The currently in-beta Jagged Alliance: Back in Action is due to be pushed out properly to Linux users on the 14th of February.
Valve has opened up their Steamworks virtual reality (VR) API and posted the code to GitHub.
I'm not really much of a computer gamer. That said, I'm both ashamed and oddly proud of the hours (probably thousands!) I spent playing Dune 2000 back when it was cutting-edge gaming technology. There's just something about real-time strategy games that appeals to those of us lacking the reflexes for the more action-packed first-person shooters. If you also enjoy games like Dune 2000, Starcraft, Warcraft, Civilization or other RTS classics, Warzone 2100 will be right up your alley.
Over time the GNU project grew as thousands of programmers throughout the world donated free software code to Stallman’s pet, causing everyone involved save lots of time and even more money. All that was left was a kernel to put the GNU project’s free, opensource software on. In comes Linus Torvalds.
Although its timetable may not always be ideal, Valve has come through for Linux users lately. Not only has it released a native Linux version of Steam (with many native games!), it also has expanded its Linux support as the basis for its standalone SteamBox. The first step toward a Steam-powered console is the operating system. Thankfully for nerds like me, Valve released its operating system (SteamOS) to the public.
In a move that will please developers Valve has opened up the source code to their VR API so anyone can now dive in.
The distribution of Steam keys to the Debian and Ubuntu developers is being handled by a third-party company called Collabora, which is consulting Valve in open source matters.
One of the Collabora employees, who is actually responsible for sending the keys and verifying the authenticity of the developers, has posted a very interesting blog message, detailing some of the techniques and emails from various scammers.
Valve has pushed another update to it’s Steam Client which brings many improvements to In-Home Steaming. Before you go ahead to download the client keep in mind that there is an issue with the updater which may download two or three times before ‘settling down’, as Sloken writes on the Steam Community page.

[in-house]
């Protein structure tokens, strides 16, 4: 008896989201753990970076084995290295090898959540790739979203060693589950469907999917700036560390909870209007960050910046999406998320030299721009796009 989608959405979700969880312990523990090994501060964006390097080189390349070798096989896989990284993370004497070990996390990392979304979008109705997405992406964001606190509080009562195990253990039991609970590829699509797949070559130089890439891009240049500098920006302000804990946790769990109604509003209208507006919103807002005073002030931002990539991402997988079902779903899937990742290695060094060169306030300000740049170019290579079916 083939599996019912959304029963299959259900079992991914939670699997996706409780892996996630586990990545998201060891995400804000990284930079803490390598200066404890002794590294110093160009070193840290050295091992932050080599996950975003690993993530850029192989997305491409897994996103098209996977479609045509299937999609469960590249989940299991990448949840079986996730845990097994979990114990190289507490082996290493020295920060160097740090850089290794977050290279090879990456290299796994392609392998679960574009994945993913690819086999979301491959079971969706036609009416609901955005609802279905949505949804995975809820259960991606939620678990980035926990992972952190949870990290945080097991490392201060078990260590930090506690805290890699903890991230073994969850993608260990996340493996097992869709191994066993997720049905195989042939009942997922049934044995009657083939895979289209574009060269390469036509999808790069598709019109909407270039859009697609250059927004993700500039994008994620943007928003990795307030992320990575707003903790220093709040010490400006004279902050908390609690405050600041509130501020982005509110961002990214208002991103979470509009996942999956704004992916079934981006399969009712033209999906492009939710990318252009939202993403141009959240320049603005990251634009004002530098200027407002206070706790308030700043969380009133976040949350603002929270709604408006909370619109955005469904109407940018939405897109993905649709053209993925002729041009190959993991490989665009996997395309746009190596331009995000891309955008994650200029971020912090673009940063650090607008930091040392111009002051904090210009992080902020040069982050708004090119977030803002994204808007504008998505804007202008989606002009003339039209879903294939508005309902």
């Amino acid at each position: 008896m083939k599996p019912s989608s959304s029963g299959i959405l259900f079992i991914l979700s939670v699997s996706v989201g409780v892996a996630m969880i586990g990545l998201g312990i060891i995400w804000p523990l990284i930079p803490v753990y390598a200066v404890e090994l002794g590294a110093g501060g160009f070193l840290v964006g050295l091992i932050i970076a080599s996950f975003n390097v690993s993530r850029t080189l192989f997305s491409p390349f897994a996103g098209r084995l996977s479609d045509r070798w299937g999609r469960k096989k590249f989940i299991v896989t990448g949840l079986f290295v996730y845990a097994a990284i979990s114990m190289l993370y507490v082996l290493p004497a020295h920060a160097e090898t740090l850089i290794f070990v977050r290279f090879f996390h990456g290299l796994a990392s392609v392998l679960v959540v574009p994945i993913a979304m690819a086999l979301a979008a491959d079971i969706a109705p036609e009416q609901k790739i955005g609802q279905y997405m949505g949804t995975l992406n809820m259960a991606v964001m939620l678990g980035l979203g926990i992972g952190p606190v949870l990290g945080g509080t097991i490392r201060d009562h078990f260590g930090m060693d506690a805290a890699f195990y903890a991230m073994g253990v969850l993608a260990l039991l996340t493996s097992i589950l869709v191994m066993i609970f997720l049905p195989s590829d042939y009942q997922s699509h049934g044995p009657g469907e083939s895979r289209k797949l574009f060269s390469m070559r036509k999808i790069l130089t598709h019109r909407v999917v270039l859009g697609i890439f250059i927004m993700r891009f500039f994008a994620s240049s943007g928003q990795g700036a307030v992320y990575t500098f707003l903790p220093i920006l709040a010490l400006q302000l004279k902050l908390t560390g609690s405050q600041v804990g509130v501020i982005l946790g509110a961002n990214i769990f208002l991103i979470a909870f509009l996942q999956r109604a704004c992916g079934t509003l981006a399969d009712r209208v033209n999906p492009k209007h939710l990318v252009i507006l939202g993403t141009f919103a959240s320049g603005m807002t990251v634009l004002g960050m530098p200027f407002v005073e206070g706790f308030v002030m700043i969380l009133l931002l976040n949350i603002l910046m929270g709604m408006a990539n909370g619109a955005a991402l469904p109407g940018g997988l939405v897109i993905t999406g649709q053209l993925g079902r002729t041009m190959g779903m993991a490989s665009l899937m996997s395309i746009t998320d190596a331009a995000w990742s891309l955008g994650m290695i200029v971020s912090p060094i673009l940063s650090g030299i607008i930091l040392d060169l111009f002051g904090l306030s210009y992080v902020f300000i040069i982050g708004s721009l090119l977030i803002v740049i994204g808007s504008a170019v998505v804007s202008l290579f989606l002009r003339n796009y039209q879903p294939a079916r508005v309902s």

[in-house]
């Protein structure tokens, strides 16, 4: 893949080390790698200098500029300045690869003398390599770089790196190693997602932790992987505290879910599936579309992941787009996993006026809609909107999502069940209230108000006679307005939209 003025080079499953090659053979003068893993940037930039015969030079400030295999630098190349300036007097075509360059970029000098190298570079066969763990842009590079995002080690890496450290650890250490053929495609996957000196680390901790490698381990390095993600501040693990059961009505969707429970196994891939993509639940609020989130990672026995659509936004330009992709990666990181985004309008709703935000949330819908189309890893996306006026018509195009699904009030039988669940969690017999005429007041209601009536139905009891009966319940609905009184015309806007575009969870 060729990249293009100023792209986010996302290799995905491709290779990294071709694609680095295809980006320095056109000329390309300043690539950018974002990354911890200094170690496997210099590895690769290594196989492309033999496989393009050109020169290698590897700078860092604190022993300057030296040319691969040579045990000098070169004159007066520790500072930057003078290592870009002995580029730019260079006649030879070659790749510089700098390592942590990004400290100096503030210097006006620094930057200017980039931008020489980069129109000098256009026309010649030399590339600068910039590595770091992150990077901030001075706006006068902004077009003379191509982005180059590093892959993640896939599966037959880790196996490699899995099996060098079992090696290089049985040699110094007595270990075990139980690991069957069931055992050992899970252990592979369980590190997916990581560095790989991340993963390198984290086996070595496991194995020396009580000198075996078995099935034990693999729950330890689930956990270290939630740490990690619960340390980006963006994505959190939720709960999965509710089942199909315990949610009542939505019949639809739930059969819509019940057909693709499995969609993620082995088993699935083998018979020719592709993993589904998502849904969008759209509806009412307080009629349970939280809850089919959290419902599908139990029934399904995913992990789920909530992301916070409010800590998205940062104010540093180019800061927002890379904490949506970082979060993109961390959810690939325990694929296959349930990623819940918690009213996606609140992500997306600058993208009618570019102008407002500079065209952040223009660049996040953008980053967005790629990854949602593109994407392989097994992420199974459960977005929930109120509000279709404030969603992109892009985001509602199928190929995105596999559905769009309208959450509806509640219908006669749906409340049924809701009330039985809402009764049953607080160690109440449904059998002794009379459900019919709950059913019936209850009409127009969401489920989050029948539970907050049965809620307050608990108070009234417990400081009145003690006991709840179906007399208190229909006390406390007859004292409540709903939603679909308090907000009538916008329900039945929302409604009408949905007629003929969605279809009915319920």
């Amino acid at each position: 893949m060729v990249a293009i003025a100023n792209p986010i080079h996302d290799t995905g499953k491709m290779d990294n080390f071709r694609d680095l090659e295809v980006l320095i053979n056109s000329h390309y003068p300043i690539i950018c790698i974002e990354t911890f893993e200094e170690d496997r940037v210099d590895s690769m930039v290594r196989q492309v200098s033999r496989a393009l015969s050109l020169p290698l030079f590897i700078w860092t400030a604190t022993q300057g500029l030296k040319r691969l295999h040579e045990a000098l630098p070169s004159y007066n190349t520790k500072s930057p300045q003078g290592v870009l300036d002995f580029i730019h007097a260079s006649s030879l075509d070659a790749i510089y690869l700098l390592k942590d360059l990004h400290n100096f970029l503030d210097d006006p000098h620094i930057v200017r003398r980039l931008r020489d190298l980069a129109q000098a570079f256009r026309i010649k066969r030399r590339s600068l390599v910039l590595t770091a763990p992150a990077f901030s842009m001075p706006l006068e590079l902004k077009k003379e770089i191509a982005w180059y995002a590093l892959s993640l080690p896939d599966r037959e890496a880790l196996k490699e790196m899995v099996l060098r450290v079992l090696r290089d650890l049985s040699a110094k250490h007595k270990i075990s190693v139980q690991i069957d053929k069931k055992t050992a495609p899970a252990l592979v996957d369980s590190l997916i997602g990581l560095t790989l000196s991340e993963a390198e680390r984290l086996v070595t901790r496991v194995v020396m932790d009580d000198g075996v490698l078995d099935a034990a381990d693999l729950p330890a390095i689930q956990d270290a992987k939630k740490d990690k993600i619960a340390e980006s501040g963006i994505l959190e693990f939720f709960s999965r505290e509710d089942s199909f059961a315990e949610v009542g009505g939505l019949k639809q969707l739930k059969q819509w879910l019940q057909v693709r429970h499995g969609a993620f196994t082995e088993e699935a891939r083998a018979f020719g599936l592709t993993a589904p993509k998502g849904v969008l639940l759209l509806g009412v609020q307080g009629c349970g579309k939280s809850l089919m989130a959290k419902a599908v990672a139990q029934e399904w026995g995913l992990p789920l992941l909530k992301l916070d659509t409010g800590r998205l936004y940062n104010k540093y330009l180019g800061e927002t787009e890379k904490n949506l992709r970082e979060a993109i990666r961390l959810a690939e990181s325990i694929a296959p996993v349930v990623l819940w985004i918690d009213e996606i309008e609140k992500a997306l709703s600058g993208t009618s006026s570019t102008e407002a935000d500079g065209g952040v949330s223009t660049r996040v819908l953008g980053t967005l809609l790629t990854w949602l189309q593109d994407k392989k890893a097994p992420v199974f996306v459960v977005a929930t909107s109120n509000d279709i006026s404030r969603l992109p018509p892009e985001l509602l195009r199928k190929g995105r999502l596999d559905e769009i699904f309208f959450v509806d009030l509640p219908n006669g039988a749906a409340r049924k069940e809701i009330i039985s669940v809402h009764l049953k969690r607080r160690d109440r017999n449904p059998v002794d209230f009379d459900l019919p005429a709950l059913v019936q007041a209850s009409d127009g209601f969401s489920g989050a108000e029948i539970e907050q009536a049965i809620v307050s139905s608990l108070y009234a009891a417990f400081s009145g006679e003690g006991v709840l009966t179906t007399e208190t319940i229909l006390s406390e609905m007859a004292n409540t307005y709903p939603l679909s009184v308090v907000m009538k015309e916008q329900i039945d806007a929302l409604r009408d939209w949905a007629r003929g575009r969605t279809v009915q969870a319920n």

Valve has updated SteamOS beta which brings better support for wireless cards. If you are running beta of SteamOS you will be getting these updates. Those who are using stable version may change to beta version to get advantage of these packages. The update adds additional packages to the repo to support gdb, NFS, and creating an alchemist chroot.
As I'm sure most will be aware, for the last couple of weeks, Valve have
offered access to all Valve produced games free of charge to Debian
As of today, they have kindly extended this to all registered Ubuntu
It’s been a few years since a group of developers started working on an open source handheld gaming device called the OpenPandora. A lot’s changed since the original designs were drawn up, and now one of the developers has announced plans for a new device which should offer the kind of performance you’d get from a high-end phone or tablet in 2014. It just happens to be built on a much more open design.
The Steam Music Beta is coming soon to Big Picture and SteamOS interfaces, with desktop features soon to follow. To express interest in beta participation, join the Steam Music community group. Group members will be invited in waves, until the feature is released to everyone.
Unigine Corp has shared that their flagship advanced 3D engine, which originally was targeted for games but is now seeing greater use within simulators and professional 3D visualization areas, is forking into Unigine Sim and Unigine Game.
Full Control’s Space Hulk, the studio’s adaptation of the Warhammer 40,000 board-game, is now available on Linux.
The ability to stream games around the house would be cool in and of itself, but Valve's in-home streaming technology needs to succeed if the company wants its upstart SteamOS operating system and the associated ecosystem of Steam Machines to catch on in the living room.
Gamers on Linux are in heaven after the arrival of Steam and with a decent catalogue being updated aggressively by Valve, future for gaming on Linux looks bright. But chances are you may be a hardcore Linux enthusiast, with no or least interest in gaming but after Steam’s arrival, you want to give Gaming a try but don’t know where to start. We are here to help.
Kingdom Come: Deliverance is set to be the first ever game on Linux that is based on the CryEngine. According to the Kickstarter page for the open world Role Playing Game (RPG) there will be Linux support for the game when it releases which is slated to be the fourth quarter of 2015.
Linux dominates almost every part of our lives – it powers services like Facebook to Google, it powers ATM machines, our printers, routers, stock exchanges, NASA missions and drones. Linux now also dominates the consumer space, thanks to Android and ChromeOS. And it’s going to further increase its presence in 2014. Gaming used to be one area where Linux was in a weaker position but that’s going to change with SteamOS. There are a lot of games which are available for GNU/Linux based operating systems and our game correspondent Partha has picked four games that he thinks you must try. Read on…